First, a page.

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Qsymia Diet Drug Approval Raises Safety Worries

Jul 19, 2012 | Parker Waichman LLP

A new prescription obesity and diet drug has been approved for use in the U.S. and like many of its predecessors, there are widespread concerns over its safety.

The Food and Drug Administration this week approved Qsymia as a drug treatment for obesity. While early clinical trials have shown it could cause more weight loss in patients than any drug before it, it contains two ingredients that have been the root of problems for those predecessor drugs.

According to a report from WFAA-TV in Dallas/Fort Worth, Texas, Qsymia contains phentermine, the main ingredient in the controversial diet drug Fen-Phen. Phentermine has been linked to heart palpitations that could cause more severe cardiac problems in the future for patients who continue to take the drug or who suffer from pre-existing heart maladies. A local pharmacist told the station that patients suffering from high blood pressure, diabetes, kidney disease, and thyroid disorder should not take drugs containing phentermine because it could exacerbate the risks of the drug.

In addition to that risk, Qsymia also contains topiramate, an ingredient used in the epilepsy drug Topamax to prevent seizures caused by that disease. Women planning to get pregnant should avoid drugs containing topiramate because it has been linked with causing birth defects - cleft lip and cleft palate - in babies born to mothers who took the drug prior to and during their pregnancy.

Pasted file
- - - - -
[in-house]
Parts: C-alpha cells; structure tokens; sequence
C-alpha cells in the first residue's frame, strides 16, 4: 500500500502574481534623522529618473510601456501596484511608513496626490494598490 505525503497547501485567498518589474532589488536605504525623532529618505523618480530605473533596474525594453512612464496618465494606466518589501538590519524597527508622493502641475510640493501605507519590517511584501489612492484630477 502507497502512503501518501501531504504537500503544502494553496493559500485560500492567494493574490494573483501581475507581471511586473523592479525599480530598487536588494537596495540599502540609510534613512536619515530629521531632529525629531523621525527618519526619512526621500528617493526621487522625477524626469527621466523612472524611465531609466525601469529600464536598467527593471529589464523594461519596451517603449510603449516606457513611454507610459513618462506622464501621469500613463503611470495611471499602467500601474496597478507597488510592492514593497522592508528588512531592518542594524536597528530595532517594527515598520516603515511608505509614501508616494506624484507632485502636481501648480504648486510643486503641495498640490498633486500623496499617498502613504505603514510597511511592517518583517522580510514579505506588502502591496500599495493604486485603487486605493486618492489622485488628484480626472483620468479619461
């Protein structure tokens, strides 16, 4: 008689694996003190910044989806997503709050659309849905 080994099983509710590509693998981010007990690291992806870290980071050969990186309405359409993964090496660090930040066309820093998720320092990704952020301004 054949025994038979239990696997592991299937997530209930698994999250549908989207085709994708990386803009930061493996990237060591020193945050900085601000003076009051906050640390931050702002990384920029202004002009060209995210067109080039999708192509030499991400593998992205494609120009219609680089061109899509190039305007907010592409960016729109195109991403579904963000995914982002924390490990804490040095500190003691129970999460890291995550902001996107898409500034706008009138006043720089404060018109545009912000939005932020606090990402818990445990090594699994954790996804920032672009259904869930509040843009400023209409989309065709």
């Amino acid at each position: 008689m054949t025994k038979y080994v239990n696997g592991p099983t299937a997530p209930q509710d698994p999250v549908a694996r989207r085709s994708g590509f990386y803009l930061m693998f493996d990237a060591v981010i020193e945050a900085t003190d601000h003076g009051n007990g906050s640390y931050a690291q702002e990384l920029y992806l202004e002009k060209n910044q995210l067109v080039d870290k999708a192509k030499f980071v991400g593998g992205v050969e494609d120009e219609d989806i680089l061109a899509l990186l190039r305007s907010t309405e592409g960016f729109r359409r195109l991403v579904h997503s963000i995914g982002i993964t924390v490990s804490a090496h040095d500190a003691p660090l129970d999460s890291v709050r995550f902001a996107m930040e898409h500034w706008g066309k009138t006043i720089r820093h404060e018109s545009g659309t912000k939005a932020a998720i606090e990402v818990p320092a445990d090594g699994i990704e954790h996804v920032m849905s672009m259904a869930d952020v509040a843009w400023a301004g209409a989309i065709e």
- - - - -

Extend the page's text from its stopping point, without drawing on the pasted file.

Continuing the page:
Topiramate is also known to reduce the effectiveness of birth control pills.

In approving the drug for use in the U.S., the Food and Drug Administration ordered the makers of it to change its name from Qnexa to Qsymia because its proposed name was too similar to other drugs and that could lead to potentially fatal medication errors.

The weight loss market is highly competitive with millions of Americans considered obese or morbidly obese and the need for a quick fix apparently a must. Often when a patient prescribed a drug to combat obesity does not get the results they expected, they may be eager to try something different or new, putting recent releases to the market in high demand.

The speculation being generated over Qsymia is completely warranted as every other drug that’s been approved for this indication has been subject of the same scrutiny and tied to numerous and dangerous side effects.

Vivus, the makers of Qsymia, is expecting windfall profits from early sales of the drug despite it only being available through mail-order and not at a doctor’s office. That move is considered to have an eye out for caution in widespread dispersal of the drug initially.

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